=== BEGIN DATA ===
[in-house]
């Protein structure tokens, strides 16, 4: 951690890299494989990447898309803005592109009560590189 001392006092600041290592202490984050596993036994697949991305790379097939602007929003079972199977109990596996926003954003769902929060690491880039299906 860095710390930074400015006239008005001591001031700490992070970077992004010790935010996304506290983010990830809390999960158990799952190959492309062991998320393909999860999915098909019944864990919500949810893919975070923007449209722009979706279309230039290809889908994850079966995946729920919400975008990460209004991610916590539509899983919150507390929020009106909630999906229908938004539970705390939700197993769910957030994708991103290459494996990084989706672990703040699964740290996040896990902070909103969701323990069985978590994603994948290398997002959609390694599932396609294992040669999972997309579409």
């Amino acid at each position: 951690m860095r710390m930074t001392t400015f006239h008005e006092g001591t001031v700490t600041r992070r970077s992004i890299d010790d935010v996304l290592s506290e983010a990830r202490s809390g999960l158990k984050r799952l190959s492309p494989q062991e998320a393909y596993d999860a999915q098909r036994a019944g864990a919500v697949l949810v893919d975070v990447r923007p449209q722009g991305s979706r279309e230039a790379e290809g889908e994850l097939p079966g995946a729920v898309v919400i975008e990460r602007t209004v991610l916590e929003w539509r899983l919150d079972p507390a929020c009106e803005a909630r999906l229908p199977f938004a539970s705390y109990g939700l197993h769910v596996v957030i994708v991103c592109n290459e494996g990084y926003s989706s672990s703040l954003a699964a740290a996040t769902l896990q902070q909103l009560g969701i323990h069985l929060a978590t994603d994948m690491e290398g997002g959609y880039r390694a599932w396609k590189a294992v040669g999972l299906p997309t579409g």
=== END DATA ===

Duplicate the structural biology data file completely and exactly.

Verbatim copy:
[in-house]
């Protein structure tokens, strides 16, 4: 951690890299494989990447898309803005592109009560590189 001392006092600041290592202490984050596993036994697949991305790379097939602007929003079972199977109990596996926003954003769902929060690491880039299906 860095710390930074400015006239008005001591001031700490992070970077992004010790935010996304506290983010990830809390999960158990799952190959492309062991998320393909999860999915098909019944864990919500949810893919975070923007449209722009979706279309230039290809889908994850079966995946729920919400975008990460209004991610916590539509899983919150507390929020009106909630999906229908938004539970705390939700197993769910957030994708991103290459494996990084989706672990703040699964740290996040896990902070909103969701323990069985978590994603994948290398997002959609390694599932396609294992040669999972997309579409």
């Amino acid at each position: 951690m860095r710390m930074t001392t400015f006239h008005e006092g001591t001031v700490t600041r992070r970077s992004i890299d010790d935010v996304l290592s506290e983010a990830r202490s809390g999960l158990k984050r799952l190959s492309p494989q062991e998320a393909y596993d999860a999915q098909r036994a019944g864990a919500v697949l949810v893919d975070v990447r923007p449209q722009g991305s979706r279309e230039a790379e290809g889908e994850l097939p079966g995946a729920v898309v919400i975008e990460r602007t209004v991610l916590e929003w539509r899983l919150d079972p507390a929020c009106e803005a909630r999906l229908p199977f938004a539970s705390y109990g939700l197993h769910v596996v957030i994708v991103c592109n290459e494996g990084y926003s989706s672990s703040l954003a699964a740290a996040t769902l896990q902070q909103l009560g969701i323990h069985l929060a978590t994603d994948m690491e290398g997002g959609y880039r390694a599932w396609k590189a294992v040669g999972l299906p997309t579409g």